Canada gets passing grade in anti-radicalization fight

The Globe and Mail – March 10, 2011

Is Canada doing a better job of integrating Muslims and preventing Islamist extremism from taking root? Canadian officials speak of having done a relatively good job of fighting radicalization. These officials say subtle policy initiatives, including managing immigration flows and reaching out to Muslim communities, can make a huge difference.

Al-Qaeda and its adherents recruit Western acolytes by framing the U.S.-led invasions of Iraq and Afghanistan as aggression against Islam. Canada was named as a target by Osama bin Laden years ago, but it may be a lesser target today – the Canadian Forces never sent soldiers to Iraq and are now ratcheting down operations in Afghanistan. Whatever gains have been made in the fight against extremism of late, some Europeans, Americans and Canadians continue to flock to terrorist training camps in Pakistan, Yemen, and Somalia – prompting fears that at least some of their ranks will eventually return to attack the West.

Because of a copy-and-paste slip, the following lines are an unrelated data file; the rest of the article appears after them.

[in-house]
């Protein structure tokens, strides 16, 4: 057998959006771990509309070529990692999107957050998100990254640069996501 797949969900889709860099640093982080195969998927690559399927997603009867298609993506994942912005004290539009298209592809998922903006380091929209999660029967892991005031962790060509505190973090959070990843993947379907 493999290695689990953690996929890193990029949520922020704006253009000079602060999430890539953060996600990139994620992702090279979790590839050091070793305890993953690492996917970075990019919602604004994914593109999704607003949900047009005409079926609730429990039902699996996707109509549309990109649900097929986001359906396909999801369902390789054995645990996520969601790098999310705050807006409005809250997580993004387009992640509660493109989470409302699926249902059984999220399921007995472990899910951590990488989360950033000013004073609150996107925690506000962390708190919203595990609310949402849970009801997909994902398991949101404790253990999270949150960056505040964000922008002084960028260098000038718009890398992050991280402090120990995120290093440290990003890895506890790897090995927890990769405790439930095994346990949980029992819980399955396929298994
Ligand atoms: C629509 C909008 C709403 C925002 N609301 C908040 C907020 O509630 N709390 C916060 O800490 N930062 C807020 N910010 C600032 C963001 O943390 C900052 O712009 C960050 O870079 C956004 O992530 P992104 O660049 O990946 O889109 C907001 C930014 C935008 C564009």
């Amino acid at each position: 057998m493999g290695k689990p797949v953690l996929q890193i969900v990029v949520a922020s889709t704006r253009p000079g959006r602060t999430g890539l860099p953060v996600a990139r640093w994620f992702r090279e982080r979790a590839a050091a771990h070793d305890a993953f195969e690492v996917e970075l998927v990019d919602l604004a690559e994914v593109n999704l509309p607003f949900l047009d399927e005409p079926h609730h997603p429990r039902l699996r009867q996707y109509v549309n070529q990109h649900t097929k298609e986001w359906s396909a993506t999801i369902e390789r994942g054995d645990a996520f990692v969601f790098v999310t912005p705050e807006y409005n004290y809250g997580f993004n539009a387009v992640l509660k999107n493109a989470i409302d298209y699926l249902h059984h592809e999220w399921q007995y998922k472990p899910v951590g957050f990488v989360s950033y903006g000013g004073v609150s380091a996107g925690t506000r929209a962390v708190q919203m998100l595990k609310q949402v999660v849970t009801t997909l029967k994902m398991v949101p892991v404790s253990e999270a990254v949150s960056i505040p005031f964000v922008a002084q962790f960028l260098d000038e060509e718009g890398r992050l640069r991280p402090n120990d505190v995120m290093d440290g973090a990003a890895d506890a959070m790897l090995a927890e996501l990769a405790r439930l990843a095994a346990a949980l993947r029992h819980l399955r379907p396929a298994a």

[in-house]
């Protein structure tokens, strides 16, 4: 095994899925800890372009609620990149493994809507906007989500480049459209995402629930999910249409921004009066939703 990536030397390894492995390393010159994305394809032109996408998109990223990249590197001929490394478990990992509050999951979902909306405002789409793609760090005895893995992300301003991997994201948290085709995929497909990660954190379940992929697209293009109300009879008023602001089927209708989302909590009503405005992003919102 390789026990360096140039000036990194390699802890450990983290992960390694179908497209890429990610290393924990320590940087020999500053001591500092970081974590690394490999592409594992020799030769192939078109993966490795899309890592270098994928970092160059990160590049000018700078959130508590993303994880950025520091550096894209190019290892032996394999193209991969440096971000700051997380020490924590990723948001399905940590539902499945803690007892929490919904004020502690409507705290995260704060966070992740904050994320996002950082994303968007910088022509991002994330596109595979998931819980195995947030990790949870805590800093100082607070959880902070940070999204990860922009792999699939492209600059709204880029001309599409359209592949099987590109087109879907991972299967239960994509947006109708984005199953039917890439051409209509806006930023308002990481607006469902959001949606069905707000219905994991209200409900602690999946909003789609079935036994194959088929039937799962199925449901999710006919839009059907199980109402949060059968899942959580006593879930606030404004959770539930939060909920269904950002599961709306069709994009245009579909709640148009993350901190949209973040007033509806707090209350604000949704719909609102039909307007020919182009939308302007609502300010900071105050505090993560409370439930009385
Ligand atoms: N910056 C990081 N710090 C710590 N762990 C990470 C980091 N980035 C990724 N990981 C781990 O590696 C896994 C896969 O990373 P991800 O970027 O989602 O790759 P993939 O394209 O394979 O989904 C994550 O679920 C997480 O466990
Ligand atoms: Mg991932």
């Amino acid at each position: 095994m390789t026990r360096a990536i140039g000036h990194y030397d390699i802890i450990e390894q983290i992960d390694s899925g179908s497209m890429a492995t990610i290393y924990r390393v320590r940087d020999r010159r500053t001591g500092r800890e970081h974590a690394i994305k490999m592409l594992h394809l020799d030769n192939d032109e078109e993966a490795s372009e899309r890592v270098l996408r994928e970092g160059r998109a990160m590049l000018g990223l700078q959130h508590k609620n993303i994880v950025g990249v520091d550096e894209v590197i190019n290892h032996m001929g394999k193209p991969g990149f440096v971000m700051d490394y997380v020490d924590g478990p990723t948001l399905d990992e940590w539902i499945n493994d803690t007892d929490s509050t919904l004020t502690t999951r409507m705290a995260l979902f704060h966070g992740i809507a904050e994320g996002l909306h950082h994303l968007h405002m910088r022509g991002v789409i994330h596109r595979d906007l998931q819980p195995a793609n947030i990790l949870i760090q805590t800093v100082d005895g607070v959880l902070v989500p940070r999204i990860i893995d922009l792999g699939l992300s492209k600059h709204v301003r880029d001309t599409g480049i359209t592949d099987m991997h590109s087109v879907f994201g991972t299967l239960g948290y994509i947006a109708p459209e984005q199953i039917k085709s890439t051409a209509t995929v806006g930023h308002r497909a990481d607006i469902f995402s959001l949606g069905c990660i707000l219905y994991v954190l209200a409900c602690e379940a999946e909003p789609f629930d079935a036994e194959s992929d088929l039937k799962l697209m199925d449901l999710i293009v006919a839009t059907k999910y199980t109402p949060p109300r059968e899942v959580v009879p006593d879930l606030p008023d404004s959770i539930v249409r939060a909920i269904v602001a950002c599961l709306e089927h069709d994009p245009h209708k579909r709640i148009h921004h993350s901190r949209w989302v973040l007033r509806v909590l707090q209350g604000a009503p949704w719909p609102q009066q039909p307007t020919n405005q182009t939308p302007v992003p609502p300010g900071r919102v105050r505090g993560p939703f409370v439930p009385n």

The Canadian Forces Begin Recruiting in Mosques

In an effort to generate interest among Muslims in careers in the Canadian military, the Canadian Forces have begun making appearances in mosques. Reception is mixed. At Burnaby, British Columbia’s Al-Salaam mosque, some members claim a religious institutions should not be used to showcase the military, while others warn of an organization involved in a combat mission in Afghanistan where fellow Muslims are being killed.

Lieutenant-Commander Kris Phililps of the Canadian National Defense Public Affairs Office says that like women and Aboriginal people, Canadian Muslims are underrepresented in the Forces. The sessions seek to disseminate information in a direct, unfiltered manner to minority groups. They also highlight the army’s “Muslim-friendly” accommodations, including the availability of halal foods and Muslim chaplains.

The Canadian Forces has made strides in attracting women (about 37% are now women), but only 5.4% are visible minorities and just under 4% are aboriginal.

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